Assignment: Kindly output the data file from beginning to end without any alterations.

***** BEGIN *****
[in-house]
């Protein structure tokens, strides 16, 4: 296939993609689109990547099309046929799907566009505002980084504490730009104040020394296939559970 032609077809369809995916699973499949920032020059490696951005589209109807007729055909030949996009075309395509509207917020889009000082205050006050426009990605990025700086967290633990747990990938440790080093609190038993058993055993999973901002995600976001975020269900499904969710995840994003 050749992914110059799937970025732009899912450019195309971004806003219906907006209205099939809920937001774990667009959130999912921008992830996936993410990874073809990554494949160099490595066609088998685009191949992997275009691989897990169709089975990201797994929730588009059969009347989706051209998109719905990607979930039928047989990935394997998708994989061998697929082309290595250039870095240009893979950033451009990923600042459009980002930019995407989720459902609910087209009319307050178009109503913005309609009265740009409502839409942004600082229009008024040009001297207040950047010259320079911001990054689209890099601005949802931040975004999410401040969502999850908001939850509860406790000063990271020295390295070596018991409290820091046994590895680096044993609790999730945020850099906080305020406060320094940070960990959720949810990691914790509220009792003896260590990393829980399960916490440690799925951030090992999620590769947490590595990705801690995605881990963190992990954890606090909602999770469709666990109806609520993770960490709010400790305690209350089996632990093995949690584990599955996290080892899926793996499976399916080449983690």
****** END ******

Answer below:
[in-house]
């Protein structure tokens, strides 16, 4: 296939993609689109990547099309046929799907566009505002980084504490730009104040020394296939559970 032609077809369809995916699973499949920032020059490696951005589209109807007729055909030949996009075309395509509207917020889009000082205050006050426009990605990025700086967290633990747990990938440790080093609190038993058993055993999973901002995600976001975020269900499904969710995840994003 050749992914110059799937970025732009899912450019195309971004806003219906907006209205099939809920937001774990667009959130999912921008992830996936993410990874073809990554494949160099490595066609088998685009191949992997275009691989897990169709089975990201797994929730588009059969009347989706051209998109719905990607979930039928047989990935394997998708994989061998697929082309290595250039870095240009893979950033451009990923600042459009980002930019995407989720459902609910087209009319307050178009109503913005309609009265740009409502839409942004600082229009008024040009001297207040950047010259320079911001990054689209890099601005949802931040975004999410401040969502999850908001939850509860406790000063990271020295390295070596018991409290820091046994590895680096044993609790999730945020850099906080305020406060320094940070960990959720949810990691914790509220009792003896260590990393829980399960916490440690799925951030090992999620590769947490590595990705801690995605881990963190992990954890606090909602999770469709666990109806609520993770960490709010400790305690209350089996632990093995949690584990599955996290080892899926793996499976399916080449983690």